Chicken soup, nourishing, comforting, powerful! Before processed foods came along, like the little packages of chicken flavored MSG and high sodium, cooks used good rich homemade broth to make soups, stews, sauces and gravies. Everyone enjoyed the many benefits of these whether they knew it or not. I have a hunch they knew the healing powers of this though, simply because many recipes for invalids in old cook books, instructed administering simple broth to the patient.
The history of soup is probably as old as the history of cooking. Soups were easily digested and prescribed for invalids since ancient times. Here’s a fun little fact… the word restaurant comes from the word restoratif, broth base soup, among the first items served in public restaurants!
Now we know that they were onto something!According to the book “Nourishing Broth an Old Fashioned Remedy for the Modern World” by Sally Fallon Morell and Kayla T. Daniel PhD, CCN,
Bone broth simmered in your kitchen can help with the following:
It can give our bones strength and flexibility, joint cushion, skin elasticity, heart health, because it makes arteries strong and supple. It enhances cornea health, and gut healing for good digestion. Bone broth can also be helpful with premature aging, osteoarthritis and osteoporosis.
Auto immune diseases are signs of collagen deficiencies and other nutrients that can be found in simple bone broth. This makes sense because collagen is known to help the body restore and rejuvenate. That’s why we see it in many anti ageing face creams. If it can rejuvenate our skin, it can certainly do the same for our bodies!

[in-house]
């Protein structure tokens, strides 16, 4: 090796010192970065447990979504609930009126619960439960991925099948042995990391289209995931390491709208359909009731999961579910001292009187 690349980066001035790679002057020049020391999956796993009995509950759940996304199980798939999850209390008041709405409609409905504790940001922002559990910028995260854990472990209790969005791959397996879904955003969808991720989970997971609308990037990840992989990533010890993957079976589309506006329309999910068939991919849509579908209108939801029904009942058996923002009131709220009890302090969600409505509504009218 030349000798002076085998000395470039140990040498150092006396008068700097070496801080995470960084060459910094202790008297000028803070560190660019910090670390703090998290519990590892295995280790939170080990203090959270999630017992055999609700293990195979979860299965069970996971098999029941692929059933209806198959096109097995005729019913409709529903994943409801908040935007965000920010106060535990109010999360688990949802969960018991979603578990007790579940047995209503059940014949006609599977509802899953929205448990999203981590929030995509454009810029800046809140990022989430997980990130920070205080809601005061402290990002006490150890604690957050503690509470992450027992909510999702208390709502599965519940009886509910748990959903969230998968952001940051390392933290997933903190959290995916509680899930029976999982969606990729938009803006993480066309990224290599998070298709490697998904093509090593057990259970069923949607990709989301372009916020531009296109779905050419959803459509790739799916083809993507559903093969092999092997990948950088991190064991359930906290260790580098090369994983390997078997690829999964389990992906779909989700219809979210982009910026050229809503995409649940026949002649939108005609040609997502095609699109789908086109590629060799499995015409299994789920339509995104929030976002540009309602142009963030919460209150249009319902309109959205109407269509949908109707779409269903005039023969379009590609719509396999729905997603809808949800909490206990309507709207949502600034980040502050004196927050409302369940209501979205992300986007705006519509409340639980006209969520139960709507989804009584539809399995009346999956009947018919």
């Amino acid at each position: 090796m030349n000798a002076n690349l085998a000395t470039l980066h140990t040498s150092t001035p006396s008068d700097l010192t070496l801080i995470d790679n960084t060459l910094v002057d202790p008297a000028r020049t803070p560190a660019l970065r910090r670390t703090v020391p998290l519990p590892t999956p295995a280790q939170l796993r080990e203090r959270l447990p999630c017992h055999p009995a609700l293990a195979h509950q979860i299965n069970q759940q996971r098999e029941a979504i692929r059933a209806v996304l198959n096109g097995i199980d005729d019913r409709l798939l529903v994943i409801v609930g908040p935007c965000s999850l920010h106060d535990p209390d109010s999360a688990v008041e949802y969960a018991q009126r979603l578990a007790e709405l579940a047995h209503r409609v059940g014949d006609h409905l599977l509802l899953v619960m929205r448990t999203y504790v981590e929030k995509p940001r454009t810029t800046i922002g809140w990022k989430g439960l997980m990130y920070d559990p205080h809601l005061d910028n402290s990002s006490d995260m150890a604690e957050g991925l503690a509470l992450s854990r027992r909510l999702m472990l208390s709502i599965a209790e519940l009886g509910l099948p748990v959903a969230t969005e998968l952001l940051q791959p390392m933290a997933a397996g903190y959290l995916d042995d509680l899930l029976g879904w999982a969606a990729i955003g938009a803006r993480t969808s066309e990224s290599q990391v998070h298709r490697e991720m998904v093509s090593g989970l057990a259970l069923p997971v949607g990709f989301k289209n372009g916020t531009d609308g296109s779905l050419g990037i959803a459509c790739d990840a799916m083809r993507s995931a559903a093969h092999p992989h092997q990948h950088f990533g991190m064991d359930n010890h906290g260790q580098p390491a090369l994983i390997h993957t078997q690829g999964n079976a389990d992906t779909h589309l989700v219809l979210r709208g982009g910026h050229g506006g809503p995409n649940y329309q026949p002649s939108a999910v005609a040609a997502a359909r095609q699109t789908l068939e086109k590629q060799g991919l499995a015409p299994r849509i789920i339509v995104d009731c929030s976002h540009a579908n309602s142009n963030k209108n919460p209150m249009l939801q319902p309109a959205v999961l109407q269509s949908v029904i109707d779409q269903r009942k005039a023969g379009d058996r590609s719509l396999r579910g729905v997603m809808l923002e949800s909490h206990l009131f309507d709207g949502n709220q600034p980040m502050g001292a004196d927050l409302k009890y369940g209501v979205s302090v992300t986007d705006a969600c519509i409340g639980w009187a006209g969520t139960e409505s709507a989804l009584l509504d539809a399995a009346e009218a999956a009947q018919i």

I was blessed to be able to raise and butcher my own chickens last fall, so I have a freezer full of chickeny goodness! LOL, ok that’s not a word, but humor me!
One of my favorite things to do is take one of the whole frozen chickens, place it in my stainless steel stock pot, and cover with cold water. Set the burner for medium, and get it simmering, then turn on low. I often add some carrot and onion for flavor and added nutrition. I leave this to simmer from morning to late afternoon, covered.
By the end of the day, the meat has fallen off the bone, and everything basically falls apart. The collagen, protein and other nutrients are now a part of the broth. I can then separate broth from meat and bones, and bones from meat. Now I save some broth and divide the meat into three portions, one I will use for the nights supper of chicken noodle soup. The rest I will place in freezer bags once it has cooled. These can be used for chicken and dumplings, chicken enchaladas, or whatever kind of chicken dish I come up with. The broth and meat will be in the freezer to throw together another nutritious meal for my family, with all of the healthy benefits of my homemade broth!
This can also be done with beef, lamb or pork!
Just a way to be frugal, and provide my family with good nutrition.
I hope you learned something new, and got a little inspiration today!